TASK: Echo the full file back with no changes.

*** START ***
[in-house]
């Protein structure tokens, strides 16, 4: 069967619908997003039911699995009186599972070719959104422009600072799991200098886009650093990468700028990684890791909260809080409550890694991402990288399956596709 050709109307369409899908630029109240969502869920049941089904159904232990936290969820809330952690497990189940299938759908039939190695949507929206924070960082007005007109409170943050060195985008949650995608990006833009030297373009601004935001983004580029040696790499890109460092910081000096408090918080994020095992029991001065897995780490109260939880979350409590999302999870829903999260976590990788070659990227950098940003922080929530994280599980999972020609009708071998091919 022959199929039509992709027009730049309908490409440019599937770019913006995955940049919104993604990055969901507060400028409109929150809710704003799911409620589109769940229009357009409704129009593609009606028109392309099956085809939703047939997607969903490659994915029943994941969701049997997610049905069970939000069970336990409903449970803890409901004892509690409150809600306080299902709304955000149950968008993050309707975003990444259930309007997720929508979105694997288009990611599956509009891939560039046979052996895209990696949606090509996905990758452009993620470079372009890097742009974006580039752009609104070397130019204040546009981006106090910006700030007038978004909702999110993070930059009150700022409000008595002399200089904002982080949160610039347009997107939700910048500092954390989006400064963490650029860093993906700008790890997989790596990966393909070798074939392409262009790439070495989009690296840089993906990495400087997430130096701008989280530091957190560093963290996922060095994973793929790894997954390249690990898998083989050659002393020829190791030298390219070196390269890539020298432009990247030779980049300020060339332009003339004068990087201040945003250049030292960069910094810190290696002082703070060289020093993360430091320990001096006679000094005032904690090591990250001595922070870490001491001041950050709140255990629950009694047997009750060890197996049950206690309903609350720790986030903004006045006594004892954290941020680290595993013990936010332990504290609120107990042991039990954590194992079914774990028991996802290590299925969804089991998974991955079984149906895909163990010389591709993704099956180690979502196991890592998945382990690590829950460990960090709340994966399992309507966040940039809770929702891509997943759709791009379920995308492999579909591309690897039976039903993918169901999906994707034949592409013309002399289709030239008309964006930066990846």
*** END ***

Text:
[in-house]
């Protein structure tokens, strides 16, 4: 069967619908997003039911699995009186599972070719959104422009600072799991200098886009650093990468700028990684890791909260809080409550890694991402990288399956596709 050709109307369409899908630029109240969502869920049941089904159904232990936290969820809330952690497990189940299938759908039939190695949507929206924070960082007005007109409170943050060195985008949650995608990006833009030297373009601004935001983004580029040696790499890109460092910081000096408090918080994020095992029991001065897995780490109260939880979350409590999302999870829903999260976590990788070659990227950098940003922080929530994280599980999972020609009708071998091919 022959199929039509992709027009730049309908490409440019599937770019913006995955940049919104993604990055969901507060400028409109929150809710704003799911409620589109769940229009357009409704129009593609009606028109392309099956085809939703047939997607969903490659994915029943994941969701049997997610049905069970939000069970336990409903449970803890409901004892509690409150809600306080299902709304955000149950968008993050309707975003990444259930309007997720929508979105694997288009990611599956509009891939560039046979052996895209990696949606090509996905990758452009993620470079372009890097742009974006580039752009609104070397130019204040546009981006106090910006700030007038978004909702999110993070930059009150700022409000008595002399200089904002982080949160610039347009997107939700910048500092954390989006400064963490650029860093993906700008790890997989790596990966393909070798074939392409262009790439070495989009690296840089993906990495400087997430130096701008989280530091957190560093963290996922060095994973793929790894997954390249690990898998083989050659002393020829190791030298390219070196390269890539020298432009990247030779980049300020060339332009003339004068990087201040945003250049030292960069910094810190290696002082703070060289020093993360430091320990001096006679000094005032904690090591990250001595922070870490001491001041950050709140255990629950009694047997009750060890197996049950206690309903609350720790986030903004006045006594004892954290941020680290595993013990936010332990504290609120107990042991039990954590194992079914774990028991996802290590299925969804089991998974991955079984149906895909163990010389591709993704099956180690979502196991890592998945382990690590829950460990960090709340994966399992309507966040940039809770929702891509997943759709791009379920995308492999579909591309690897039976039903993918169901999906994707034949592409013309002399289709030239008309964006930066990846």